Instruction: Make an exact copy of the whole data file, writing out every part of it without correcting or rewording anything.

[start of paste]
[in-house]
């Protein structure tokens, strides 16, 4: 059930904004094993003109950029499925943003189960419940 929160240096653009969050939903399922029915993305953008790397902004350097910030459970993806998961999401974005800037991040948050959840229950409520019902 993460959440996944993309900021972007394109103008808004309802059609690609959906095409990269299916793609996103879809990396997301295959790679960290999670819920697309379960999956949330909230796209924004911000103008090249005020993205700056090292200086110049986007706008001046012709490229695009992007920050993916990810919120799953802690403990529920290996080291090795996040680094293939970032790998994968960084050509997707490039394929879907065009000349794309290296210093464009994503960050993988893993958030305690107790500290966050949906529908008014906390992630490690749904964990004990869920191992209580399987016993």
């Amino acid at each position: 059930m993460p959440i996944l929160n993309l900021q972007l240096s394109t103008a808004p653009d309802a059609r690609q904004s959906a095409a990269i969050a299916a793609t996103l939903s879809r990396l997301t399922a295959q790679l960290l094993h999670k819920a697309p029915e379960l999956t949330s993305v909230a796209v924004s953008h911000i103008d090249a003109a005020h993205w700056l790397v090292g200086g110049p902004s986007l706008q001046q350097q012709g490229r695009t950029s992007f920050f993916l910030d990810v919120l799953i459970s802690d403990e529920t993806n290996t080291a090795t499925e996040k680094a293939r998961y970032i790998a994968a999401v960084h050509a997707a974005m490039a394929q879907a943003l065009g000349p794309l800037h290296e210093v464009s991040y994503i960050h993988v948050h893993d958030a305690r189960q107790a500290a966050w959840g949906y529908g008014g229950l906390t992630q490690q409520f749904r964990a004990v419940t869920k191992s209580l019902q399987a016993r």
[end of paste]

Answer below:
[in-house]
């Protein structure tokens, strides 16, 4: 059930904004094993003109950029499925943003189960419940 929160240096653009969050939903399922029915993305953008790397902004350097910030459970993806998961999401974005800037991040948050959840229950409520019902 993460959440996944993309900021972007394109103008808004309802059609690609959906095409990269299916793609996103879809990396997301295959790679960290999670819920697309379960999956949330909230796209924004911000103008090249005020993205700056090292200086110049986007706008001046012709490229695009992007920050993916990810919120799953802690403990529920290996080291090795996040680094293939970032790998994968960084050509997707490039394929879907065009000349794309290296210093464009994503960050993988893993958030305690107790500290966050949906529908008014906390992630490690749904964990004990869920191992209580399987016993």
């Amino acid at each position: 059930m993460p959440i996944l929160n993309l900021q972007l240096s394109t103008a808004p653009d309802a059609r690609q904004s959906a095409a990269i969050a299916a793609t996103l939903s879809r990396l997301t399922a295959q790679l960290l094993h999670k819920a697309p029915e379960l999956t949330s993305v909230a796209v924004s953008h911000i103008d090249a003109a005020h993205w700056l790397v090292g200086g110049p902004s986007l706008q001046q350097q012709g490229r695009t950029s992007f920050f993916l910030d990810v919120l799953i459970s802690d403990e529920t993806n290996t080291a090795t499925e996040k680094a293939r998961y970032i790998a994968a999401v960084h050509a997707a974005m490039a394929q879907a943003l065009g000349p794309l800037h290296e210093v464009s991040y994503i960050h993988v948050h893993d958030a305690r189960q107790a500290a966050w959840g949906y529908g008014g229950l906390t992630q490690q409520f749904r964990a004990v419940t869920k191992s209580l019902q399987a016993r």